In the small round on the first day of the competition, Khaled Al-Hady came first with 20 points. His horse, Doberlina Van de Kapel, came second with 18 points. Mohammed Hassan Al-Hadi was ranked third with 16 points, while Princess Al-Anoud Al-Saud secured fourth place with 14 points, and Waleed Al-Ghamdi was fifth with 12 points. Faisal Al-Ouda and Abdul Aziz Al-Hamazani came sixth and seventh, respectively.
In the medium class, Mohammed Al-Malki topped the ranking with 30 points followed by Khalid Al-Mobty, who collected 28 points. Badr Al-Fard came third with 26 points, and Abdullah Al-Sheikh was fourth with 24 points. Ahmed Bakarman came fifth with 22 points.

HIGHLIGHTS

• The competition consists of nine rounds, with three rounds each day.

• The fences were set at 1.15m for the small grade where about 80 riders competed on the first day.

• Almost 40 equestrians took part in the 1.20m-1.25m medium grade.

• Another 20 competitors battled in the 1.30m-1.35m grade on the first day of competition.

Malhas, who secured an individual bronze at the 2010 Youth Olympic Games in Singapore, after completing the round in 38 seconds without a single penalty, came ninth with 14 points. She is also the first Saudi female equestrian to take part in the individual hurdles at the 2018 World Equestrian Championship held in the US city of Tryon.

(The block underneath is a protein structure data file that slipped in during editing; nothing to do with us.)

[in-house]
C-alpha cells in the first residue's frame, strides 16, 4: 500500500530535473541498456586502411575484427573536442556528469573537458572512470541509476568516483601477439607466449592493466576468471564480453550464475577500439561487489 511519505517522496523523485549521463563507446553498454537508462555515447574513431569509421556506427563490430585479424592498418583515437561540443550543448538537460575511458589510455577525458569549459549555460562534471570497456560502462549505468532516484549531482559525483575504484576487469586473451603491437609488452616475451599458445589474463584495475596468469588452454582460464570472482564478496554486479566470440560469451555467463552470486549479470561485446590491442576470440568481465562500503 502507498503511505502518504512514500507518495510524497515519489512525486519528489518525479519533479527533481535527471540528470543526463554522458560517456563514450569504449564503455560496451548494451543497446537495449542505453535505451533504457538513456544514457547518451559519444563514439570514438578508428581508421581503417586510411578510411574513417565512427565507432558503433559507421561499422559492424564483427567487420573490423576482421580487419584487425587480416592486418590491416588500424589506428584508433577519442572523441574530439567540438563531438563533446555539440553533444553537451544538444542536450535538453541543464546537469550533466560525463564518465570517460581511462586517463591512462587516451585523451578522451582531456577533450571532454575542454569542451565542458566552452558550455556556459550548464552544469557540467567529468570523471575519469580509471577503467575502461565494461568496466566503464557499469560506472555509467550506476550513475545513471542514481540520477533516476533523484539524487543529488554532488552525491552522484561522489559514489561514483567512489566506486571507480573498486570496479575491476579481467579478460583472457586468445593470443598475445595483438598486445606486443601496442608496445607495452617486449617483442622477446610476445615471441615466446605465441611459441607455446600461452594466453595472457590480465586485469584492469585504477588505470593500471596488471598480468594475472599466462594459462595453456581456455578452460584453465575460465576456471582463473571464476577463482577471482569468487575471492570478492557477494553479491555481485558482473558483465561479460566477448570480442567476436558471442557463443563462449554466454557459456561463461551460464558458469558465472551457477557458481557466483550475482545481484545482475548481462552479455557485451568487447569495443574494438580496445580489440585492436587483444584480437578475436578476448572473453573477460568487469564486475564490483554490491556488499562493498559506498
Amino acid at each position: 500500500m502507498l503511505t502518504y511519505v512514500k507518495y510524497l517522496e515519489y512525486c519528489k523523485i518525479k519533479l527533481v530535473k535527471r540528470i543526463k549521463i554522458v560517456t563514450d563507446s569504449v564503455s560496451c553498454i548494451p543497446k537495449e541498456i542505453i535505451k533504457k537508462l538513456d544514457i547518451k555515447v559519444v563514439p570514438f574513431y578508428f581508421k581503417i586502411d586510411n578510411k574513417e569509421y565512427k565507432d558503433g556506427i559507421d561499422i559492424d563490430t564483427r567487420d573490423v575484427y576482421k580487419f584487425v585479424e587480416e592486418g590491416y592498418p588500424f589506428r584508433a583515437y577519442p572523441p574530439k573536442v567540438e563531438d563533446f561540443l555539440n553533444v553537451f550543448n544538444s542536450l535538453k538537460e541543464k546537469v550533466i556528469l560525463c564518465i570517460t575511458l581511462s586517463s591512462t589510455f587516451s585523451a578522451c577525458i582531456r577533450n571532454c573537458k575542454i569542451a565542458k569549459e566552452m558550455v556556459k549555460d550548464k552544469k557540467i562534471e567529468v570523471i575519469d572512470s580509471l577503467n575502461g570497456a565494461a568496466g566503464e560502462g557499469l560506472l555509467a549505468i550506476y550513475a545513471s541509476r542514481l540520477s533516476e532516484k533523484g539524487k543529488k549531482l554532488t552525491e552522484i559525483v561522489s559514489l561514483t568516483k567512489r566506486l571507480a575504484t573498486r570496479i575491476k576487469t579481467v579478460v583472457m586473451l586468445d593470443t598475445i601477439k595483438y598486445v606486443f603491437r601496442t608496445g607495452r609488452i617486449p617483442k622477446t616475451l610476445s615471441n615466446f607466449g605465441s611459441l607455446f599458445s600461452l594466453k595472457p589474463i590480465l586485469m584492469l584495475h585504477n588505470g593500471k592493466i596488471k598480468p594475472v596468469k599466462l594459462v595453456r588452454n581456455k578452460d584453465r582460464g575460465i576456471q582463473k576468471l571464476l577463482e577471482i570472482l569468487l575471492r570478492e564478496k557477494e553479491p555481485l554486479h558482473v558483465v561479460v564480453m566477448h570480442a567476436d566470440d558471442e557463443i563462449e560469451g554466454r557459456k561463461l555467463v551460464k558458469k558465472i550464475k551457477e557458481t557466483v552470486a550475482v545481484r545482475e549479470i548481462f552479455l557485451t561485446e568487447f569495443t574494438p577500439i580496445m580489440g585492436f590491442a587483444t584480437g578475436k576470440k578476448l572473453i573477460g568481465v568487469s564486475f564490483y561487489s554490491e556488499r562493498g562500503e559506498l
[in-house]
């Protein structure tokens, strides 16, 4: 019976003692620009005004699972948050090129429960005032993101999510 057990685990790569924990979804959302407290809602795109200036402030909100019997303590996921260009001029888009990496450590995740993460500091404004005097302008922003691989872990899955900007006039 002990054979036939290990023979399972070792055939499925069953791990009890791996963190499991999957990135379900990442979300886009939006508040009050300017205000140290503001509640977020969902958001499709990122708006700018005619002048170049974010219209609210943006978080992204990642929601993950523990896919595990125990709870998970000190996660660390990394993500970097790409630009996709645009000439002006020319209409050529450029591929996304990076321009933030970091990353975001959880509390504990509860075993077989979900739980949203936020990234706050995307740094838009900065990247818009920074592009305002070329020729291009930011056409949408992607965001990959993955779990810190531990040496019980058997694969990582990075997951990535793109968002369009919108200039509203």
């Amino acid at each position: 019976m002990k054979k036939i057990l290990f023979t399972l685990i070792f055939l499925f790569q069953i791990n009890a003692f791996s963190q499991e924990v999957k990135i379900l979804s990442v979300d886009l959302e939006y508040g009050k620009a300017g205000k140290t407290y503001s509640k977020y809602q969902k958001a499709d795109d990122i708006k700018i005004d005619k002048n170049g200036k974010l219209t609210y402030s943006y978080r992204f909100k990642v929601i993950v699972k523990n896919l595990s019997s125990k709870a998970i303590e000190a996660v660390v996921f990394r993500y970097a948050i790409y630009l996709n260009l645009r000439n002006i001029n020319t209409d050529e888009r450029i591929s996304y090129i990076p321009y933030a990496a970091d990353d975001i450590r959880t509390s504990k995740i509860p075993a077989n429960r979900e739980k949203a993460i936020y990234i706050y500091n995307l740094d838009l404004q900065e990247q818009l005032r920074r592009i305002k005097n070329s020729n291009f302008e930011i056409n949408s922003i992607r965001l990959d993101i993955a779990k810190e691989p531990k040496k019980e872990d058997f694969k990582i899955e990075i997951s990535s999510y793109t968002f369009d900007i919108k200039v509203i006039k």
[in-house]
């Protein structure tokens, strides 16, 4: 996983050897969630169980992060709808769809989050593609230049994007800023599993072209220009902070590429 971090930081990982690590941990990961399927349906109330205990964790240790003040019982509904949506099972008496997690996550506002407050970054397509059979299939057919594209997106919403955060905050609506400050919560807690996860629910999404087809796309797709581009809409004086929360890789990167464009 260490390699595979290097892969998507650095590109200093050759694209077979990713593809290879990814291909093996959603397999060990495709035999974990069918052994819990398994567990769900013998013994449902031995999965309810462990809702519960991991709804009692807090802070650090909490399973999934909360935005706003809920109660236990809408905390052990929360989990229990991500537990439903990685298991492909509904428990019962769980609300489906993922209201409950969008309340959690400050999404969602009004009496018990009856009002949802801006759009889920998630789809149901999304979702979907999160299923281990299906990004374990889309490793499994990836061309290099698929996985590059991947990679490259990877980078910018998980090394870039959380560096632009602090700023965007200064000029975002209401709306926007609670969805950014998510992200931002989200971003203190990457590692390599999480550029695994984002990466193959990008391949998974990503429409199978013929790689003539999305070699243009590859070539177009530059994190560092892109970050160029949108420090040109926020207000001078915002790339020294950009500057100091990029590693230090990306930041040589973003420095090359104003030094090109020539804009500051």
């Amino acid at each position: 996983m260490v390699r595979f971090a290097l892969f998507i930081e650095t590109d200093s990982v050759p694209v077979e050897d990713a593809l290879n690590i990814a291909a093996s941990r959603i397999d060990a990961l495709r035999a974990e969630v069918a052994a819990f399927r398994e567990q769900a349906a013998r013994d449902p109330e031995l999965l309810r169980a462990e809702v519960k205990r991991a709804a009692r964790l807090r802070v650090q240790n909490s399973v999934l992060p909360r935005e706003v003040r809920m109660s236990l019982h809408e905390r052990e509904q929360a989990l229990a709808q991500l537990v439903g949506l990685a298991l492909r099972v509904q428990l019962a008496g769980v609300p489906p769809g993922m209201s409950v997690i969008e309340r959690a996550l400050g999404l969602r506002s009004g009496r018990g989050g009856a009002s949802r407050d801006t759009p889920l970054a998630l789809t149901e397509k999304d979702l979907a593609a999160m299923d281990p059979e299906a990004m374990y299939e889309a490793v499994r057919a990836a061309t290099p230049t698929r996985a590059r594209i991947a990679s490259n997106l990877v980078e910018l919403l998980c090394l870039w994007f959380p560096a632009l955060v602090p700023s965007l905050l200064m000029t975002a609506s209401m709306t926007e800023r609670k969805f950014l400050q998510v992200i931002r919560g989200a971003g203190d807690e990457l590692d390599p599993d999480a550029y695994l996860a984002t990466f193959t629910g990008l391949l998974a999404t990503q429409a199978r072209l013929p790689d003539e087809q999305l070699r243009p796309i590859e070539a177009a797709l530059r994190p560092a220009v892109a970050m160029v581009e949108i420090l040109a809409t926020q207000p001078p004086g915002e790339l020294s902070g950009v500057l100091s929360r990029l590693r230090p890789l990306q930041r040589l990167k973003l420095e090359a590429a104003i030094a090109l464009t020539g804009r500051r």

In the big round, Al-Sharbatly, who won the individual silver medal at the 2010 FEI World Equestrian Games, came first with 40 points, followed by Abed Sanosy with 38 points. Fahad Al-Ghamdi was third with 36 points, while Badr Al-Fard was fourth with 34 points, and Talal Al-Juaid came fifth with 32 points. Sultan Al-Qarza’e and Khaled Al-Mobty came sixth and seventh, respectively.

Riders’ journey
Muneer Al-Ayoubi, who has been riding for over 20 years, told Arab News that showjumping requires understanding between rider and horse.
“I have been participating in showjumping (activities) for more than two years. It is the most difficult type of horse-riding activities,” he said. “Unlike horse racing and endurance riding, contestants have to keep training their horses. The rider and the horse should appear as if they were one soul.”
Arwa Mutabagani, owner and managing director of Jeddah Trio Ranch, said that they have riders of different levels from all over Saudi Arabia.